The Fallout From Gregg Williams' NFL Bounties Program

NFL fans and commentators are up in arms amid revelations that acclaimed coach and coordinator Gregg Williams encouraged his defenders to injure opponents, for which they'd collect bounties. Many were quick to point out that both Kurt Warner's and Brett Favre's careers were seemingly ended by hits they sustained several years ago at the hands of New Orleans Saints' players, during Williams' time running the defense. Williams now faces punishment from the league, to be announced later this month. Now the league is reportedly looking into Williams' time with the Washington Redskins, too.

Since the reports came out, several players have said that these types of bounties take place "all around the league." The league is rightfully taking the situation seriously. There could even be legal issues at hand. "There truly was a code among players once upon a time, concerning the balance between playing hard for yourself and your team, and respecting the careers of your fellow competitors," says David Steele at the Sporting News. "It wasn't always followed. Today, it continues to be proven, it doesn't exist at all." Here's a rundown of what some commentators are saying about the scandal, and what we should expect:

"This is more than cheating. This is inhuman. This mocks the brotherhood and solidarity of the players' union. This is deliberately trying to injure a fellow competitor for financial reward, at a time when many former players are blaming and suing the NFL for ignoring safety risks."

"Goodell surely didn't want this scandal, not after the NFL came off a triumphant season with labor peace and television contracts wrapped up for much of the next decade. He would have much preferred to bask in the glow of a thrilling Super Bowl and watch proudly as NFL draft talk dominated the offseason. But it has given him the perfect opportunity to take a stand, a great chance to show he's serious about protecting players. He can be tough, and he should be tough. Send the message that hitting to hurt no longer pays."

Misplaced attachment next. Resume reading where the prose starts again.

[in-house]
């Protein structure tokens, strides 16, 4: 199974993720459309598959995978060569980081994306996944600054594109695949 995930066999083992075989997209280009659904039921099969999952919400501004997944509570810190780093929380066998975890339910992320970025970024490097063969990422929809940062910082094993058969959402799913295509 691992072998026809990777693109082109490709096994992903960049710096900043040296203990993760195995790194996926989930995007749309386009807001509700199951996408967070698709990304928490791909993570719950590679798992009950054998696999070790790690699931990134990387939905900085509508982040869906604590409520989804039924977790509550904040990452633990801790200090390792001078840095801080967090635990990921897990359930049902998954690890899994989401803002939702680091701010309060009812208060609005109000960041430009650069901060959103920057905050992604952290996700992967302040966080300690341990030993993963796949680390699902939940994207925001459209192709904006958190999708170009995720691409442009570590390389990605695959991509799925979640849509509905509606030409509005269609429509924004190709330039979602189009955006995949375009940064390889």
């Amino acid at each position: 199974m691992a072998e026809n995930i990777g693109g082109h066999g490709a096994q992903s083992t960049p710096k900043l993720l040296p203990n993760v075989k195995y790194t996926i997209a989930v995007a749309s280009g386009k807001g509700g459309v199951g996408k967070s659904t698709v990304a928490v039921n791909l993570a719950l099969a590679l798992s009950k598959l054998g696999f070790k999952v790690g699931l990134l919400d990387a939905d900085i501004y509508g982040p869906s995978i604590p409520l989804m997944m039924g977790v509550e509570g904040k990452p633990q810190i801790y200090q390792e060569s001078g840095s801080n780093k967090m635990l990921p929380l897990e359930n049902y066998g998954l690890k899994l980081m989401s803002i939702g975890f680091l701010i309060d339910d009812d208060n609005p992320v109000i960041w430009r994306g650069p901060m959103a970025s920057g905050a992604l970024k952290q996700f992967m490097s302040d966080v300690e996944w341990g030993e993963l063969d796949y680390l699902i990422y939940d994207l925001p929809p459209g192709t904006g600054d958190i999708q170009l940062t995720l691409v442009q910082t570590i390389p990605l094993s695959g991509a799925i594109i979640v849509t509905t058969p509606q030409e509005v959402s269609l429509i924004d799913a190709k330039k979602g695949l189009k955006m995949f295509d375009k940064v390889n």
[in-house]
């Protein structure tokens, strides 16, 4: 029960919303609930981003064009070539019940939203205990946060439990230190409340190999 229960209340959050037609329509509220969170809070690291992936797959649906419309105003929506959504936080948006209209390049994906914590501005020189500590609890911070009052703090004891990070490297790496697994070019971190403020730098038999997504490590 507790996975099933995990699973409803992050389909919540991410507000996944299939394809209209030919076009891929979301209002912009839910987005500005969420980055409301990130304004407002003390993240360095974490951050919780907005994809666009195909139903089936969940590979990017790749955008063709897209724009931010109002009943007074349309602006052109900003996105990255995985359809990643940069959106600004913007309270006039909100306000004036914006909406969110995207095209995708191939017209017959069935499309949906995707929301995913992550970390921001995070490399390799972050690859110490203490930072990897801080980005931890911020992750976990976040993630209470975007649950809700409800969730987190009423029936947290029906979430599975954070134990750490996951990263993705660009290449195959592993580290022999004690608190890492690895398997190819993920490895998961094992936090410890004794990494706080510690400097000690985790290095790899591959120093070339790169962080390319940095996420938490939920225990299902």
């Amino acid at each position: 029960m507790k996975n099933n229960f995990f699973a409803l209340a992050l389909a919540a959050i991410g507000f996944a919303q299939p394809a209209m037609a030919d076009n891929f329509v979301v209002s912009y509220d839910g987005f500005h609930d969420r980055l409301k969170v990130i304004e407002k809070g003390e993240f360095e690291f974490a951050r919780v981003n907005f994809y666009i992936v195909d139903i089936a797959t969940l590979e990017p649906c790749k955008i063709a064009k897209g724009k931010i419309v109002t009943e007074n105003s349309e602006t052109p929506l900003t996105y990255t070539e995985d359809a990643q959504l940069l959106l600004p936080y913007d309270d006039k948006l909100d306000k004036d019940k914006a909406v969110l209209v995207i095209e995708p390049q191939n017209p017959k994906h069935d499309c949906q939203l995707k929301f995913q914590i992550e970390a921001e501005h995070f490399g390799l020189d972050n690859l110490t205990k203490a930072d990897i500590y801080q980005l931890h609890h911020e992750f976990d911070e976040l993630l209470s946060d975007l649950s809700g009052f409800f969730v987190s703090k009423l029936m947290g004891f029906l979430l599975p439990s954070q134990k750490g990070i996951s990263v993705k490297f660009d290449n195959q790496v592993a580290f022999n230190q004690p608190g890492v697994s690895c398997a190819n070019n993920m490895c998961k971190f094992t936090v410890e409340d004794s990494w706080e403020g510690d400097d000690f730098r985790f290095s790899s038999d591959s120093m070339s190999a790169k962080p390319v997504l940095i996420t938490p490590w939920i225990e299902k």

"Great defenses are angry defenses. I've been around too many good defensive players to think otherwise. Some of the best defensive coaches I've covered encouraged a sharks-in-the-water mentality. They wanted their guys to instill fear in the opponent, sense it, then obliterate everything in their path. What the Saints did went way over the line, no doubt. It should and will be punished. But nobody can say that this is a totally isolated situation. It's part of the game, an extreme part, pushed too far, in a sport where crossing the line is often rewarded, however you do it."

"The NFL lacks the credibility and the motivation to fully expose whatever dark ecosystem we have just stumbled upon. The investigation summary released on Friday afternoon -- a time zone well known as the media graveyard for press releases, one favored by strategic communications consultants of a certain unembarrassed type -- is the equivalent of the general counsel at Goldman Sachs or Bank of America disclosing a few problems on the bank's mortgage trading floor. A self-policing investigator has an interest in cleaning up the mess in a way that minimizes liability."

"The NFL takes all of that seriously, but the investigation into the Saints was certainly spurred more by the league's concern for safety, which has been dramatically enhanced by former players heading to court to challenge what the league knew about head injuries and kept to itself...The punishment will have to be severe, but it won't make the league any safer. Ultimately, almost everyone in the NFL earns his keep by risking his own health and threatening that of others."